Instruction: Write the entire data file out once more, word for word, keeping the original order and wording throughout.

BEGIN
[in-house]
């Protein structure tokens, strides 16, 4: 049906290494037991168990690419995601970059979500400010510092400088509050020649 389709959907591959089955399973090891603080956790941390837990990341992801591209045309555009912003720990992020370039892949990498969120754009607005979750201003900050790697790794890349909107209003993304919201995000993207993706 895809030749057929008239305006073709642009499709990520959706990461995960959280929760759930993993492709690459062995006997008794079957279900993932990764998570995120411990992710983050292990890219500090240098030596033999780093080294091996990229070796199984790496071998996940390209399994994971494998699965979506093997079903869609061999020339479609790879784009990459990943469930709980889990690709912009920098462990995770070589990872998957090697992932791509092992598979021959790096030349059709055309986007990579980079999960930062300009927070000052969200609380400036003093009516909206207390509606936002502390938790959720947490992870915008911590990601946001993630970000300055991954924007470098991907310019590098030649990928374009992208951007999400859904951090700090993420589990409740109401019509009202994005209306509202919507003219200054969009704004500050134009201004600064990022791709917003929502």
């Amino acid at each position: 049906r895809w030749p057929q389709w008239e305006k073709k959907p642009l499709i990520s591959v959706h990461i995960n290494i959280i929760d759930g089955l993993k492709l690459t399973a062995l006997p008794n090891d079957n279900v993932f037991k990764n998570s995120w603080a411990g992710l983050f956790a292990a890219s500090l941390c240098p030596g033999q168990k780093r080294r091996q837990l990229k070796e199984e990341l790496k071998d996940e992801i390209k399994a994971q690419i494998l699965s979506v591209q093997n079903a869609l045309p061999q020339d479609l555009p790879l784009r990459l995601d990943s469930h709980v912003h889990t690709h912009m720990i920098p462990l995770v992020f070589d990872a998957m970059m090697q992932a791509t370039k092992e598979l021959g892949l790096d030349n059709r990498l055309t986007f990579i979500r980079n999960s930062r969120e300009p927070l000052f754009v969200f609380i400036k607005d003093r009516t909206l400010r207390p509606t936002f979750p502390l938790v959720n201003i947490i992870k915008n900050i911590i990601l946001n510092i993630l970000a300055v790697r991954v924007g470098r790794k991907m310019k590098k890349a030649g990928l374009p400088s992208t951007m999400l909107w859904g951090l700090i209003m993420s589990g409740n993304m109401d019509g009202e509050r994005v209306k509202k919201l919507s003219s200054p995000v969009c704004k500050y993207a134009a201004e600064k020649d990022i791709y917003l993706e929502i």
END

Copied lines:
[in-house]
């Protein structure tokens, strides 16, 4: 049906290494037991168990690419995601970059979500400010510092400088509050020649 389709959907591959089955399973090891603080956790941390837990990341992801591209045309555009912003720990992020370039892949990498969120754009607005979750201003900050790697790794890349909107209003993304919201995000993207993706 895809030749057929008239305006073709642009499709990520959706990461995960959280929760759930993993492709690459062995006997008794079957279900993932990764998570995120411990992710983050292990890219500090240098030596033999780093080294091996990229070796199984790496071998996940390209399994994971494998699965979506093997079903869609061999020339479609790879784009990459990943469930709980889990690709912009920098462990995770070589990872998957090697992932791509092992598979021959790096030349059709055309986007990579980079999960930062300009927070000052969200609380400036003093009516909206207390509606936002502390938790959720947490992870915008911590990601946001993630970000300055991954924007470098991907310019590098030649990928374009992208951007999400859904951090700090993420589990409740109401019509009202994005209306509202919507003219200054969009704004500050134009201004600064990022791709917003929502």
């Amino acid at each position: 049906r895809w030749p057929q389709w008239e305006k073709k959907p642009l499709i990520s591959v959706h990461i995960n290494i959280i929760d759930g089955l993993k492709l690459t399973a062995l006997p008794n090891d079957n279900v993932f037991k990764n998570s995120w603080a411990g992710l983050f956790a292990a890219s500090l941390c240098p030596g033999q168990k780093r080294r091996q837990l990229k070796e199984e990341l790496k071998d996940e992801i390209k399994a994971q690419i494998l699965s979506v591209q093997n079903a869609l045309p061999q020339d479609l555009p790879l784009r990459l995601d990943s469930h709980v912003h889990t690709h912009m720990i920098p462990l995770v992020f070589d990872a998957m970059m090697q992932a791509t370039k092992e598979l021959g892949l790096d030349n059709r990498l055309t986007f990579i979500r980079n999960s930062r969120e300009p927070l000052f754009v969200f609380i400036k607005d003093r009516t909206l400010r207390p509606t936002f979750p502390l938790v959720n201003i947490i992870k915008n900050i911590i990601l946001n510092i993630l970000a300055v790697r991954v924007g470098r790794k991907m310019k590098k890349a030649g990928l374009p400088s992208t951007m999400l909107w859904g951090l700090i209003m993420s589990g409740n993304m109401d019509g009202e509050r994005v209306k509202k919201l919507s003219s200054p995000v969009c704004k500050y993207a134009a201004e600064k020649d990022i791709y917003l993706e929502i």